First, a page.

advantages of using external consultants

How to Compete with Free Public Health Services

I recently spoke of the health professional who was complaining to me about how hard it is to compete with the public health service that offers “the exact same service” as he provided.

I commented that this health professional was already in trouble because he believed he was nothing special – did not stand out in the marketplace – and was essentially “the same” as the free public heath provider.

Aside from the fact that this professional needs to sharpen up his marketing and differentiate himself in the marketplace – so he is not seen as such a commodity – there in one major line of thought he was missing.

This line of thought is a commonly missed by almost all health professionals – and especially those in competition with free public health services.

This “forgotten theme” is this:

The Free Public Health System  – IS NOT Actually FREE At ALL.

Let me explain.

This misguided professional is of the opinion that the public health version of his brand of health service – is free for the client.

Not So

Whilst no actual money may change hands when a member of the general community decide to use the “Public Health” service – there are many other costs involved that are not directly measured by physical money changing hands.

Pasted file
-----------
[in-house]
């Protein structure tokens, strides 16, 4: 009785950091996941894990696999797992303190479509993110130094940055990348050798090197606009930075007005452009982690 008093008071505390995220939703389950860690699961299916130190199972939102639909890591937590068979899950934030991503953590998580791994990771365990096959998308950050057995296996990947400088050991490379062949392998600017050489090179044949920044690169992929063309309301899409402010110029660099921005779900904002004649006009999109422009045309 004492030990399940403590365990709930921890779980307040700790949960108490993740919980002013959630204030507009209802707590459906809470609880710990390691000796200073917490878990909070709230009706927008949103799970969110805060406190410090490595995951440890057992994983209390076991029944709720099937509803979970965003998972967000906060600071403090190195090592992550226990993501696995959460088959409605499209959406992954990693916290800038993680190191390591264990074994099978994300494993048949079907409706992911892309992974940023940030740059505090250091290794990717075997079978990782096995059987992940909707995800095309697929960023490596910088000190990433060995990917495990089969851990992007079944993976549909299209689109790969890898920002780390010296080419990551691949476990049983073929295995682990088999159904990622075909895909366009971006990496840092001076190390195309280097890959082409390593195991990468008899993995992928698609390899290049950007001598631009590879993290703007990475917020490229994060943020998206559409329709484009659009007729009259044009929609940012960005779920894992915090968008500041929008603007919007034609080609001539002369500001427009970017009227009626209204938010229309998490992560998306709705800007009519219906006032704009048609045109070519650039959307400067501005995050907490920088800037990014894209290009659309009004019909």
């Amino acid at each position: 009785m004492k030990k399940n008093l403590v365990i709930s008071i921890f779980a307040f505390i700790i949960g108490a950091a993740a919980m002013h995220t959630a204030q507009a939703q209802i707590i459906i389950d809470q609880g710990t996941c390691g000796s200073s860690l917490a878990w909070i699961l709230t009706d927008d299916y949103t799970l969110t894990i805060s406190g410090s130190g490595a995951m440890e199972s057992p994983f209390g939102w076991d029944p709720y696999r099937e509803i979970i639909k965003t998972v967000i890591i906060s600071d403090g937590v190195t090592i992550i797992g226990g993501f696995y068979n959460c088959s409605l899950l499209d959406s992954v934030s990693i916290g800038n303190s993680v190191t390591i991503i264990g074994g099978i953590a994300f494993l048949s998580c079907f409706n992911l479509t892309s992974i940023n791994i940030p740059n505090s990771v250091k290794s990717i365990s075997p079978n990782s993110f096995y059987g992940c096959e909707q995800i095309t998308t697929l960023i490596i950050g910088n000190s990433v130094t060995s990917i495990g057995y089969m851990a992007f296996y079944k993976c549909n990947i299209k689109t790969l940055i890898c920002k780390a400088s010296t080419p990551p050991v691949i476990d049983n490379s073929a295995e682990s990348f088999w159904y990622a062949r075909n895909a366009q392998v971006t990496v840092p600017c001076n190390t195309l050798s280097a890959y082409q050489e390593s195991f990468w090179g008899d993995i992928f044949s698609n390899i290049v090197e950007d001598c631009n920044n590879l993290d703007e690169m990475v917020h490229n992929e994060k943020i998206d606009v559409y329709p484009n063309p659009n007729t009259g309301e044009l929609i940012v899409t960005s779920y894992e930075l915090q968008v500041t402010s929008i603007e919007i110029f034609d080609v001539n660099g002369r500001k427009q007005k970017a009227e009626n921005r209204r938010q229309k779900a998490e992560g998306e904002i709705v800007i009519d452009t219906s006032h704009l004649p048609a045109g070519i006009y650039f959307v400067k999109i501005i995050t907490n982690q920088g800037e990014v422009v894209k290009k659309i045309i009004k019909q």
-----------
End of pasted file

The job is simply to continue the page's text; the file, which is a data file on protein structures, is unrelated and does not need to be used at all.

Some of these “non obvious costs” may include – but are not limited to:

– the time a member of the public needs to spend on a waiting list to utilize these public health services.

– the lack of choice regarding which actual professional delivers the service – in the public model most often you get allocated to a health care professional and have little control over who that professional is.

– the quality of the public service may not be as high or as tightly controlled as in the private sector provider.

– the location where the public health service is being delivered may be inconvenient and give the user little choice over where they need to go to receive the so called “free” care.

– the range of actual appointment times and days may be restricted – making the public service model inconvenient to the end user.

– complaint resolution and dispute handling – there is no doubt that once you are paying for a service your ability to demand higher quality and complain if it is not delivered – increases dramatically.

The above list are just a few of the possible “non financial” costs involved when your patients decide to use a supposedly “FREE” public health system.

The bottom line if the need, desire or want of the end user to have more choice and more control – over their health services.

I can tell you for a fact – that a large number of health care end users will happily pay to have greater choice over who delivers their care, where it is delivered, when it is delivered and to feel more in control of the process.

Never forget this when you are confronted by the threat of a “free public health service” – or even when attacked by a low cost provider trying to eat into your market share.

I welcome your comments on this topic.

Paul Wright